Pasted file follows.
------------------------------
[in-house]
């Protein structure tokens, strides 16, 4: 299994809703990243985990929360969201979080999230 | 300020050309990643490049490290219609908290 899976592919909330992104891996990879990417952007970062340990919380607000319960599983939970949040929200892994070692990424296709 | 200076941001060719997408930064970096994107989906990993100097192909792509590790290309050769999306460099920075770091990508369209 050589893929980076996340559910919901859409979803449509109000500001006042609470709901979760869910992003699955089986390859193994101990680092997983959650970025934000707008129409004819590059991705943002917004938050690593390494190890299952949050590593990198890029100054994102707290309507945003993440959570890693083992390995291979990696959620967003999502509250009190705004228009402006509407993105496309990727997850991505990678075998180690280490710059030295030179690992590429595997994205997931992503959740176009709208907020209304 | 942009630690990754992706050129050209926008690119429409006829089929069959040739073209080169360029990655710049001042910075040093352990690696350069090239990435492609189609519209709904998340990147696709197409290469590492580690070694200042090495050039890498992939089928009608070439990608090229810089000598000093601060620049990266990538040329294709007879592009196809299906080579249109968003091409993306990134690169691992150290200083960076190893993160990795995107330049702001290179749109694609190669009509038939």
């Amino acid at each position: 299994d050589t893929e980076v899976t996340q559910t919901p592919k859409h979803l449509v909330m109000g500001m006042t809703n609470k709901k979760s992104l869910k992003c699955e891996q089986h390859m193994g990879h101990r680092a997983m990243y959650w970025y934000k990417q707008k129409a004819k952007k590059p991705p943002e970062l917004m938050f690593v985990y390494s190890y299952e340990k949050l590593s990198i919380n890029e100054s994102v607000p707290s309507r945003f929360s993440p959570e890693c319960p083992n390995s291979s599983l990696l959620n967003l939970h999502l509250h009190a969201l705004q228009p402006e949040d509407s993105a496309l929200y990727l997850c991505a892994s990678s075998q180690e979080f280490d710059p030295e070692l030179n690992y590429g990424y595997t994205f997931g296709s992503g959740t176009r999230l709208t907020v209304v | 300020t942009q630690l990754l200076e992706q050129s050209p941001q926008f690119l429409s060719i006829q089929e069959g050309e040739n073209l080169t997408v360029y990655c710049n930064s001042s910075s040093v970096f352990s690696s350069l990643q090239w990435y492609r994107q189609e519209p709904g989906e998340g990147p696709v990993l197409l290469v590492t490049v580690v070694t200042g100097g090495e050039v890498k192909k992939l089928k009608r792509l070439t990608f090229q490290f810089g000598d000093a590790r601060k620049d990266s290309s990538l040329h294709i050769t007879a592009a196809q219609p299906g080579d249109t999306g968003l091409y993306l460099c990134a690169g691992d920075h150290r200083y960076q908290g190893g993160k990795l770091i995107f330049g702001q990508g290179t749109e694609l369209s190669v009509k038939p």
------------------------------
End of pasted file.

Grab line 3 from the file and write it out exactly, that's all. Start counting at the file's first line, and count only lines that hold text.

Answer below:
């Amino acid at each position: 299994d050589t893929e980076v899976t996340q559910t919901p592919k859409h979803l449509v909330m109000g500001m006042t809703n609470k709901k979760s992104l869910k992003c699955e891996q089986h390859m193994g990879h101990r680092a997983m990243y959650w970025y934000k990417q707008k129409a004819k952007k590059p991705p943002e970062l917004m938050f690593v985990y390494s190890y299952e340990k949050l590593s990198i919380n890029e100054s994102v607000p707290s309507r945003f929360s993440p959570e890693c319960p083992n390995s291979s599983l990696l959620n967003l939970h999502l509250h009190a969201l705004q228009p402006e949040d509407s993105a496309l929200y990727l997850c991505a892994s990678s075998q180690e979080f280490d710059p030295e070692l030179n690992y590429g990424y595997t994205f997931g296709s992503g959740t176009r999230l709208t907020v209304v | 300020t942009q630690l990754l200076e992706q050129s050209p941001q926008f690119l429409s060719i006829q089929e069959g050309e040739n073209l080169t997408v360029y990655c710049n930064s001042s910075s040093v970096f352990s690696s350069l990643q090239w990435y492609r994107q189609e519209p709904g989906e998340g990147p696709v990993l197409l290469v590492t490049v580690v070694t200042g100097g090495e050039v890498k192909k992939l089928k009608r792509l070439t990608f090229q490290f810089g000598d000093a590790r601060k620049d990266s290309s990538l040329h294709i050769t007879a592009a196809q219609p299906g080579d249109t999306g968003l091409y993306l460099c990134a690169g691992d920075h150290r200083y960076q908290g190893g993160k990795l770091i995107f330049g702001q990508g290179t749109e694609l369209s190669v009509k038939p």